Let me now turn to the role that technology can play in finding solutions to the problems created by the Climate Change phenomenon. I have on many occasions, elsewhere, made suggestions on remodeling our technology development and technology application processes so as to be similar to natural processes. A natural eco-system functions as a closed loop involving slow changes, which occur at a pace which allows time for adaptation to the natural environment. In contrast, technology has so far used a linear approach in which resources are extracted as though they are inexhaustible, processed to make synthetic products which have no natural counterparts, involve lengthy transportation both of raw materials and manufactured products and each step impacts on the environment and generates waste. Further technology design is insufficiently evaluated in terms of its impact on nature. We need technologies which completely eliminate the concept of waste, we need to design every process so that the products themselves, as well as leftover chemicals, materials and effluents can be reused in other processes. We need quantum leaps in energy efficiency and a shift from non-renewable to renewable sources, by applying the principle of de-carbonisation.
Some years ago, Robin Clarke of Biotechnic Research and Development in UK catalogued a thirty five point criteria for what he called a 'soft technology society'. These include. ecological soundness, low energy inputs, use of renewable and recyclable materials, craft industry orientation, integration with nature, democratic politics, decentralization, emphasis on agricultural diversity, community control, multi-disciplinarity, science and technology not dependent on specialist elites but performed by all, among others as the essential constituents of an ideal social system and as the criteria for evaluating the appropriateness of technology solutions. Some of the categories are possibly contradictory and some impracticably utopian but the overall approach they represent makes for- a coherent statement of an ideal society. With some modifications to reflect contemporary developments and some flexibility, such a criteria can serve as a measure for differentiating between 'good' and 'bad' technology, and for setting standards for scientific and technological capacity development.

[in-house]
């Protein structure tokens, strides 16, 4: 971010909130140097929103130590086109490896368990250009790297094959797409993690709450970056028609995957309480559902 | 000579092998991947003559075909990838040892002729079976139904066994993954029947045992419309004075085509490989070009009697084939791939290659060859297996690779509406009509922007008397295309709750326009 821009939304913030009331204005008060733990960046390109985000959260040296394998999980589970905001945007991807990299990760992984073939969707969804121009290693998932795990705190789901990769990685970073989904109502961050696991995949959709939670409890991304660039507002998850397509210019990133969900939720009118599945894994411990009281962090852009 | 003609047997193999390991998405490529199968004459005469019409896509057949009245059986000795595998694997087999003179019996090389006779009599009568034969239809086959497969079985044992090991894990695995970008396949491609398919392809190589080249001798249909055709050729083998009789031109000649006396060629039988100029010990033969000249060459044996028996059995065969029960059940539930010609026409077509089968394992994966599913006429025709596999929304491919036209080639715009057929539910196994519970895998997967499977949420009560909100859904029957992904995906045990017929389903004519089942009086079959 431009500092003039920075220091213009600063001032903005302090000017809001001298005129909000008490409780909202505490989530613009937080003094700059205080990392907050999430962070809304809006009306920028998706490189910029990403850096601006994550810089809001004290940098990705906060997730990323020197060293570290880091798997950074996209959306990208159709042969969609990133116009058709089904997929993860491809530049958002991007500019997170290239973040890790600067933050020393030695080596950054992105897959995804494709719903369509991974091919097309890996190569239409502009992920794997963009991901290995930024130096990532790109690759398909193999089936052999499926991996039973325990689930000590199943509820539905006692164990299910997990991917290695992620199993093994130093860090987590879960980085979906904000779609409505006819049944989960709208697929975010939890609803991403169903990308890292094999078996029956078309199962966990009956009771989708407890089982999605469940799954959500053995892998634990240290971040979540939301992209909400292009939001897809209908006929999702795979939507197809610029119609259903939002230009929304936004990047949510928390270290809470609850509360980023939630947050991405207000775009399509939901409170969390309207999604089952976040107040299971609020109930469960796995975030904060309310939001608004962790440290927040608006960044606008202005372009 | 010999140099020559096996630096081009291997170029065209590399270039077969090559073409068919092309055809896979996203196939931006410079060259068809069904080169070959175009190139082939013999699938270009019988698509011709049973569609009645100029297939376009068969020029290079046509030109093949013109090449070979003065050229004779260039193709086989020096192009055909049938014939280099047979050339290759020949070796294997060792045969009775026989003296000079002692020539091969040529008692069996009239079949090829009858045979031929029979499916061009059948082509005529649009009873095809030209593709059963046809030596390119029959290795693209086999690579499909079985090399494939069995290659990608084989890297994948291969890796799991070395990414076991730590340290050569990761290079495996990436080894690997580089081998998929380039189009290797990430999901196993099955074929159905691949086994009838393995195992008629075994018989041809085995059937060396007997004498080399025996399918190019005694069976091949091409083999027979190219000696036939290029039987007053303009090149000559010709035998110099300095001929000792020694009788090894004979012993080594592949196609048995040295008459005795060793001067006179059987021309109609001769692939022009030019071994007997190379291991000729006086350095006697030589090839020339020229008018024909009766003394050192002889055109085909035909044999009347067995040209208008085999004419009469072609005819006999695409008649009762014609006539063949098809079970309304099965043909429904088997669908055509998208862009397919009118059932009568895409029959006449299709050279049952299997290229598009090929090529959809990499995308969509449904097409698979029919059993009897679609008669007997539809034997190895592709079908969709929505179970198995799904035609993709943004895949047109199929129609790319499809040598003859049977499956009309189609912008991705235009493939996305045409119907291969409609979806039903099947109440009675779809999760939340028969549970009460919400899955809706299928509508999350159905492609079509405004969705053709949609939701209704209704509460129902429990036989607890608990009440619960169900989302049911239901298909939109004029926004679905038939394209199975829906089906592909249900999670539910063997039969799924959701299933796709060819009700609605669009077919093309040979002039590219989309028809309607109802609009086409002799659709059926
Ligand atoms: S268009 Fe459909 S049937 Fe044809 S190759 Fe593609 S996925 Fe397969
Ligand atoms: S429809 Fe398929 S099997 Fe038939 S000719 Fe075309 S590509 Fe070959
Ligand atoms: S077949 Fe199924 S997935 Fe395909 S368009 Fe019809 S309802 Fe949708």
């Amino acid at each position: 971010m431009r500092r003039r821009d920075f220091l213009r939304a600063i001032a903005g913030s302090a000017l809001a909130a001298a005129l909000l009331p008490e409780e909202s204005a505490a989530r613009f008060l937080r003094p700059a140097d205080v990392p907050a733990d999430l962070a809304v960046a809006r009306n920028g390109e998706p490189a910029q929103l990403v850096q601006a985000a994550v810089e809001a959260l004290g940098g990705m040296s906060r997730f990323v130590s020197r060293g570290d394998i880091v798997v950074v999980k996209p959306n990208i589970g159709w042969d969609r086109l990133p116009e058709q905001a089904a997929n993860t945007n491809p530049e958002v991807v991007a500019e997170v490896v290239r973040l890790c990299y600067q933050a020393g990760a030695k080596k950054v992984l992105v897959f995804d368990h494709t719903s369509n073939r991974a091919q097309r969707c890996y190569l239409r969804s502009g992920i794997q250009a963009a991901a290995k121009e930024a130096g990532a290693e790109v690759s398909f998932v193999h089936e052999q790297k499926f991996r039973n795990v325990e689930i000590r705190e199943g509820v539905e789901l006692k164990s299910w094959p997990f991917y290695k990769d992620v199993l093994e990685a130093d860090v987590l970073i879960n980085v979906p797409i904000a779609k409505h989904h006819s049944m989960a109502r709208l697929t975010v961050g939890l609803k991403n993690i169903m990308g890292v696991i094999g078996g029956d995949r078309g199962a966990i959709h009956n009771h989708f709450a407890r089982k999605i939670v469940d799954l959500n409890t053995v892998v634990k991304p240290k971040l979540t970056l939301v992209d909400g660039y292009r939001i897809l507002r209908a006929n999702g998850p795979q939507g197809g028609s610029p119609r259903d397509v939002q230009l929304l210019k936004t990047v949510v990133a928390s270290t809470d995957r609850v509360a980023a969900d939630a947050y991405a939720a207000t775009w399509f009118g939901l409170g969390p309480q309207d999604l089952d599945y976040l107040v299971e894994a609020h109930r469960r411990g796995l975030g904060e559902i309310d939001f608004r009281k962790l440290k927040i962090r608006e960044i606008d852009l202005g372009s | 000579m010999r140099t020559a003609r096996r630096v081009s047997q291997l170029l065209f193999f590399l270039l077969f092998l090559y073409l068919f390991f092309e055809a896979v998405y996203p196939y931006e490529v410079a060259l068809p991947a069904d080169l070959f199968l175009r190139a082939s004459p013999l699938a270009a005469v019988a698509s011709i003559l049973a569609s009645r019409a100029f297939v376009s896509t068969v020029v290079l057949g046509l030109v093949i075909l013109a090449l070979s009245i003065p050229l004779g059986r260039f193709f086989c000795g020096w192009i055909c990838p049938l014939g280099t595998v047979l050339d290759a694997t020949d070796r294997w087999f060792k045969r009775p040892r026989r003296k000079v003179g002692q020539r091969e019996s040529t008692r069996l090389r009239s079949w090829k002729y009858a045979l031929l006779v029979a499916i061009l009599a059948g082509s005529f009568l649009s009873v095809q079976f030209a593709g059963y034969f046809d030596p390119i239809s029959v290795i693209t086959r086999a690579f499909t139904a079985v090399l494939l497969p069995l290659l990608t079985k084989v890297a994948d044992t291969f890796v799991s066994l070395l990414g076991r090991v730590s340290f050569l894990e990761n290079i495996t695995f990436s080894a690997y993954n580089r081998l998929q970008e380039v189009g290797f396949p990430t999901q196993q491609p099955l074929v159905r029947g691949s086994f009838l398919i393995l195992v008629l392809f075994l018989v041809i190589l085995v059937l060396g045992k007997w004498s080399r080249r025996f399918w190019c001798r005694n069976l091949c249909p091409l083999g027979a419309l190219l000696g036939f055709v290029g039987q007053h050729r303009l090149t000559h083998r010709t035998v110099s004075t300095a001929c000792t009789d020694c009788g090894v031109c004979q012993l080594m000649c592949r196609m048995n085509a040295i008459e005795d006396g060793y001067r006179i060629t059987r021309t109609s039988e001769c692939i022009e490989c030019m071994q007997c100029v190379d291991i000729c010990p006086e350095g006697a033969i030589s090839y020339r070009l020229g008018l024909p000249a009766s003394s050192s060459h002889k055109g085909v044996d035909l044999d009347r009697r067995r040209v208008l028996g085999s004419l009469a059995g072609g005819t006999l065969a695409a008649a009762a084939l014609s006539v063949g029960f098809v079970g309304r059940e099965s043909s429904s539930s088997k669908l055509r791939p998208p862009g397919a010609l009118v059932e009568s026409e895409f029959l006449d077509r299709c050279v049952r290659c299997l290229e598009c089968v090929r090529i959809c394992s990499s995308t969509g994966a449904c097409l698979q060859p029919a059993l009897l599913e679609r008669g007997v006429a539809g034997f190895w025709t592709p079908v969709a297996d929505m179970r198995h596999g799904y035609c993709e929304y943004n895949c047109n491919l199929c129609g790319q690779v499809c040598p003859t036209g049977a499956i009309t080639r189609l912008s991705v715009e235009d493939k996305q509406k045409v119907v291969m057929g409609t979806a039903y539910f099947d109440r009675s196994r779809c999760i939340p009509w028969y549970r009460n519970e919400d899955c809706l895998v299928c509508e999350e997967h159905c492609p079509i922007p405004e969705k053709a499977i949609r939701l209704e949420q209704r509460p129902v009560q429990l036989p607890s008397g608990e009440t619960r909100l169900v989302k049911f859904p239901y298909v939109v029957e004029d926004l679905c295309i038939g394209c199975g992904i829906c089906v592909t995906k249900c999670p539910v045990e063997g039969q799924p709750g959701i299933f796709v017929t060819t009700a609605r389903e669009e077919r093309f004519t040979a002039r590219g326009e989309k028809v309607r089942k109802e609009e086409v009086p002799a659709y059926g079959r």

Thursday, February 5, 2009
Dr. Kaushik had asked me about a reference on practicing of vaccination in India prior to its discovery by Dr. Jenner in 1796. While speaking in a Conference in 1998 I had quoted the following material as published in the 'Indian Science and Technology in the Eighteenth Century' by Dr. Dharampal, Impex India, Delhi, 1971, pp. 141-42.
Here follows one account of the operation of inoculation of the smallpox as performed here in Bengal taken from the concurring accounts of several B(r)hamans and physician of this part of India.
The operation of inoculation called by the natives tikah has been known in the kingdom of Bengall as near as I can learn, about 150 years and according to the Bhamanian records was first performed by one Dununtary a physician of Champanagar, a small town by the side of the Ganges about half way to Cossimbazar whose memory is now holden in great esteem as being thought the author of this operation, which secret, say they, he had immediately of God in a dream.